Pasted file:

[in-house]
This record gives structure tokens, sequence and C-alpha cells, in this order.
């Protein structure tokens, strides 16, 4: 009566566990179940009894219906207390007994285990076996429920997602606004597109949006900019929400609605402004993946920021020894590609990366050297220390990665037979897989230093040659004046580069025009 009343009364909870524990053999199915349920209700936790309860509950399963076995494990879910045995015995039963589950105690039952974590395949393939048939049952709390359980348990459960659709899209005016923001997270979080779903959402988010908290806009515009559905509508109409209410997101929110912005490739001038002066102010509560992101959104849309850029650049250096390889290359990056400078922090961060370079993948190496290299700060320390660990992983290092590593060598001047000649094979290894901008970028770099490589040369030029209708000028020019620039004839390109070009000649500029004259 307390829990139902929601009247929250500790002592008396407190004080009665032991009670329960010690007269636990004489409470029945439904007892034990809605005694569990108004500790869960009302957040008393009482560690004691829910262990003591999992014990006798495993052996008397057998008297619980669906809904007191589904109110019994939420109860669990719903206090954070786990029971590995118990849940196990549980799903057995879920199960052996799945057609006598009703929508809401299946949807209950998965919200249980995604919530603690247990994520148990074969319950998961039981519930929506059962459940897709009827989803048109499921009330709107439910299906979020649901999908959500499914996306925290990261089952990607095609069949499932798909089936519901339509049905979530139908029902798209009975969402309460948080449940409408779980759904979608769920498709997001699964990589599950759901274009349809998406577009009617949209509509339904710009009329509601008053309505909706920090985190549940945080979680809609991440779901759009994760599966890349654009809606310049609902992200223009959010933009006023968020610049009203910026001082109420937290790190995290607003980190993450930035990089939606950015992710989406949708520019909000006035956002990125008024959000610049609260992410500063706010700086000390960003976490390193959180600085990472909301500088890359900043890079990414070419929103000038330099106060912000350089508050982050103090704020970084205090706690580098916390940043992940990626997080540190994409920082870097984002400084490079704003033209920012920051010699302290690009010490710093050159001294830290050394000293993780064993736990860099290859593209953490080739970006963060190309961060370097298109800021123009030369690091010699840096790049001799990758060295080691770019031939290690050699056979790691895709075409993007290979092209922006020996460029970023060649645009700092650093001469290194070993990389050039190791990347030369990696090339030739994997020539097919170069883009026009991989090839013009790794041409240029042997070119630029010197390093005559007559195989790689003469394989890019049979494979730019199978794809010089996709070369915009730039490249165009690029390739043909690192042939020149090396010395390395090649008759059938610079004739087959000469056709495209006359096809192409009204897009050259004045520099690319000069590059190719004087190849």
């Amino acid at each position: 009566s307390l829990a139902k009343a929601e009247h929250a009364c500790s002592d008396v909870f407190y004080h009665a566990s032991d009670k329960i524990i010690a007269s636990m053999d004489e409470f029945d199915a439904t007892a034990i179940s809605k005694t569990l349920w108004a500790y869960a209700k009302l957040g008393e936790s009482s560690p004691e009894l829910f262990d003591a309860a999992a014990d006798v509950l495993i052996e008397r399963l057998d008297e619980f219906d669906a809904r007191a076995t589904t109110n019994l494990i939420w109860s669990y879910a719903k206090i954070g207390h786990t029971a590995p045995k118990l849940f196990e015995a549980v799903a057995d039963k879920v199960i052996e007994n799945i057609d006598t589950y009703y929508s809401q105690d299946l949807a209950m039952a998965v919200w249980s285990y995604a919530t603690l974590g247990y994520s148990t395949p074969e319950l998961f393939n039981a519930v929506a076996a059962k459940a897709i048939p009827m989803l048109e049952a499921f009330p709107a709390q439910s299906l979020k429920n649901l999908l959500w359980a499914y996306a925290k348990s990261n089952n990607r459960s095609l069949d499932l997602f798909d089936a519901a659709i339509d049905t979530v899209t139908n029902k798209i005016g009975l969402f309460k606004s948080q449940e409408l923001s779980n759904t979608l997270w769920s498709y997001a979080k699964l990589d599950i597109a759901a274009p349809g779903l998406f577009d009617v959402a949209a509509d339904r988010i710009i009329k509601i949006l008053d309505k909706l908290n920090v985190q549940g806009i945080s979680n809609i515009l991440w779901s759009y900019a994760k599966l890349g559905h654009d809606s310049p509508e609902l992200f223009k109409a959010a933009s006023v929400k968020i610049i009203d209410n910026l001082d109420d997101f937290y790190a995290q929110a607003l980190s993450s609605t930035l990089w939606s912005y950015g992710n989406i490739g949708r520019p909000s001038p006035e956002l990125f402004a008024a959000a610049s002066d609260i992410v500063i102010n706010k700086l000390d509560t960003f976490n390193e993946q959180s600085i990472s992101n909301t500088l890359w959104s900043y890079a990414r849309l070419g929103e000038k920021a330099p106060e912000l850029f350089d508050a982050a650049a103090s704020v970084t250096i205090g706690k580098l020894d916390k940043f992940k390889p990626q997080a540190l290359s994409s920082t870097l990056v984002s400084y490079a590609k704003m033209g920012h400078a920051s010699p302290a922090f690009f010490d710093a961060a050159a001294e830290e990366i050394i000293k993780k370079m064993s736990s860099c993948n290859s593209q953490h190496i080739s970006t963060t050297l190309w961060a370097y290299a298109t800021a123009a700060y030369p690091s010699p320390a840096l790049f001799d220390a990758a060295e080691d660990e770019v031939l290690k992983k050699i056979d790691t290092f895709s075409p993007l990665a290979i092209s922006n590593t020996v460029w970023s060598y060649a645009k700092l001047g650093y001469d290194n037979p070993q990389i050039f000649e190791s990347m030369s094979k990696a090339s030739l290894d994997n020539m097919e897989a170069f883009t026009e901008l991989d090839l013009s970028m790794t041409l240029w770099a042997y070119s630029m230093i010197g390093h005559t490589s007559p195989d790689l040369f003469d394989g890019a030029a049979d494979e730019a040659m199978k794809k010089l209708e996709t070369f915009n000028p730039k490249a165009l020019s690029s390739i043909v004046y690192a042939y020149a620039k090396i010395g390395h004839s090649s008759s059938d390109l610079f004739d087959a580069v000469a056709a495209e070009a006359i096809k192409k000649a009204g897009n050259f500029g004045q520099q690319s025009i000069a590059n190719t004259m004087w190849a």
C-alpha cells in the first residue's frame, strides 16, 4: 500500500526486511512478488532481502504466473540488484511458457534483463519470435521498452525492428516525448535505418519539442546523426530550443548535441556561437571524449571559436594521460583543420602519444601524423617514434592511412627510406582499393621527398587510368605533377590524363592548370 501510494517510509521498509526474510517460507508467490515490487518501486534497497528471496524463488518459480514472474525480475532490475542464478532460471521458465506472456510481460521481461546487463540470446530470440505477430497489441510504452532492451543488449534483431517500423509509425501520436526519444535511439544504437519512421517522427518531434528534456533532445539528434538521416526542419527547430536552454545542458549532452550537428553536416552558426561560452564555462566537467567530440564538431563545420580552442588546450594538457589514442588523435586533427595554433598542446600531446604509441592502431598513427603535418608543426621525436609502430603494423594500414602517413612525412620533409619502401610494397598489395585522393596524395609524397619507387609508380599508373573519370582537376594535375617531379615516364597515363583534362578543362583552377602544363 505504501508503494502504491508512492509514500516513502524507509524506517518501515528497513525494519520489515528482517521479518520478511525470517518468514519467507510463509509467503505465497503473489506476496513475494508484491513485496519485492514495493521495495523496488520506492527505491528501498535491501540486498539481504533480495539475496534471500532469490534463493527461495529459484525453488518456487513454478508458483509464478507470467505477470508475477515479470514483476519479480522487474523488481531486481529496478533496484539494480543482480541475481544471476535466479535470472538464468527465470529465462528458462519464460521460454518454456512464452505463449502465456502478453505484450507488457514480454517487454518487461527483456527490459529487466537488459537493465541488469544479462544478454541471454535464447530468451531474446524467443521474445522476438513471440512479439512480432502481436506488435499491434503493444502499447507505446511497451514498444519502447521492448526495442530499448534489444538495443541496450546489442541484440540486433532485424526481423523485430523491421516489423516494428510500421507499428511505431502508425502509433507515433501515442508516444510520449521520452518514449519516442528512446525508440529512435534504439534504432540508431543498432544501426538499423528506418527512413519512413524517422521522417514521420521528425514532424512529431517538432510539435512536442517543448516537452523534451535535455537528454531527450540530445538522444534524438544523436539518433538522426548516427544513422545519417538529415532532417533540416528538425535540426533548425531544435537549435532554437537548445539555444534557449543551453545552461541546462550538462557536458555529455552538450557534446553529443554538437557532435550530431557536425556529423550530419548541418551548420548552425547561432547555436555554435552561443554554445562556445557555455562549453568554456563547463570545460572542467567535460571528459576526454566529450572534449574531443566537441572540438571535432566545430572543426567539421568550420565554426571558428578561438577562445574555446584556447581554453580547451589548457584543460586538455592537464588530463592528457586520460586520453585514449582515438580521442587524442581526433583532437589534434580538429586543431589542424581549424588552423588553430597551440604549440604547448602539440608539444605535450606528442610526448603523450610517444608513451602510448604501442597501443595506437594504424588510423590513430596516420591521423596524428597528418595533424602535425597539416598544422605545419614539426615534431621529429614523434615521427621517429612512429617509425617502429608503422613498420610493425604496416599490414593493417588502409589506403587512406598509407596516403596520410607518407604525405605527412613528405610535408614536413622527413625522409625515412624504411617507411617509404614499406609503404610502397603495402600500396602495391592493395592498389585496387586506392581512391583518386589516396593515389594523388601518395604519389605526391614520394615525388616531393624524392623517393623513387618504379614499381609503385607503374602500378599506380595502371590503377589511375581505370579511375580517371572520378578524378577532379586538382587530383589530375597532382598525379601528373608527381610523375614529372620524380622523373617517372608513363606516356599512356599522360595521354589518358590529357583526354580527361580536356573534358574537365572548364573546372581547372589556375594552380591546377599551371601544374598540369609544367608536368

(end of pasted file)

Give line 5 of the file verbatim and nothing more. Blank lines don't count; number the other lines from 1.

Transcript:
C-alpha cells in the first residue's frame, strides 16, 4: 500500500526486511512478488532481502504466473540488484511458457534483463519470435521498452525492428516525448535505418519539442546523426530550443548535441556561437571524449571559436594521460583543420602519444601524423617514434592511412627510406582499393621527398587510368605533377590524363592548370 501510494517510509521498509526474510517460507508467490515490487518501486534497497528471496524463488518459480514472474525480475532490475542464478532460471521458465506472456510481460521481461546487463540470446530470440505477430497489441510504452532492451543488449534483431517500423509509425501520436526519444535511439544504437519512421517522427518531434528534456533532445539528434538521416526542419527547430536552454545542458549532452550537428553536416552558426561560452564555462566537467567530440564538431563545420580552442588546450594538457589514442588523435586533427595554433598542446600531446604509441592502431598513427603535418608543426621525436609502430603494423594500414602517413612525412620533409619502401610494397598489395585522393596524395609524397619507387609508380599508373573519370582537376594535375617531379615516364597515363583534362578543362583552377602544363 505504501508503494502504491508512492509514500516513502524507509524506517518501515528497513525494519520489515528482517521479518520478511525470517518468514519467507510463509509467503505465497503473489506476496513475494508484491513485496519485492514495493521495495523496488520506492527505491528501498535491501540486498539481504533480495539475496534471500532469490534463493527461495529459484525453488518456487513454478508458483509464478507470467505477470508475477515479470514483476519479480522487474523488481531486481529496478533496484539494480543482480541475481544471476535466479535470472538464468527465470529465462528458462519464460521460454518454456512464452505463449502465456502478453505484450507488457514480454517487454518487461527483456527490459529487466537488459537493465541488469544479462544478454541471454535464447530468451531474446524467443521474445522476438513471440512479439512480432502481436506488435499491434503493444502499447507505446511497451514498444519502447521492448526495442530499448534489444538495443541496450546489442541484440540486433532485424526481423523485430523491421516489423516494428510500421507499428511505431502508425502509433507515433501515442508516444510520449521520452518514449519516442528512446525508440529512435534504439534504432540508431543498432544501426538499423528506418527512413519512413524517422521522417514521420521528425514532424512529431517538432510539435512536442517543448516537452523534451535535455537528454531527450540530445538522444534524438544523436539518433538522426548516427544513422545519417538529415532532417533540416528538425535540426533548425531544435537549435532554437537548445539555444534557449543551453545552461541546462550538462557536458555529455552538450557534446553529443554538437557532435550530431557536425556529423550530419548541418551548420548552425547561432547555436555554435552561443554554445562556445557555455562549453568554456563547463570545460572542467567535460571528459576526454566529450572534449574531443566537441572540438571535432566545430572543426567539421568550420565554426571558428578561438577562445574555446584556447581554453580547451589548457584543460586538455592537464588530463592528457586520460586520453585514449582515438580521442587524442581526433583532437589534434580538429586543431589542424581549424588552423588553430597551440604549440604547448602539440608539444605535450606528442610526448603523450610517444608513451602510448604501442597501443595506437594504424588510423590513430596516420591521423596524428597528418595533424602535425597539416598544422605545419614539426615534431621529429614523434615521427621517429612512429617509425617502429608503422613498420610493425604496416599490414593493417588502409589506403587512406598509407596516403596520410607518407604525405605527412613528405610535408614536413622527413625522409625515412624504411617507411617509404614499406609503404610502397603495402600500396602495391592493395592498389585496387586506392581512391583518386589516396593515389594523388601518395604519389605526391614520394615525388616531393624524392623517393623513387618504379614499381609503385607503374602500378599506380595502371590503377589511375581505370579511375580517371572520378578524378577532379586538382587530383589530375597532382598525379601528373608527381610523375614529372620524380622523373617517372608513363606516356599512356599522360595521354589518358590529357583526354580527361580536356573534358574537365572548364573546372581547372589556375594552380591546377599551371601544374598540369609544367608536368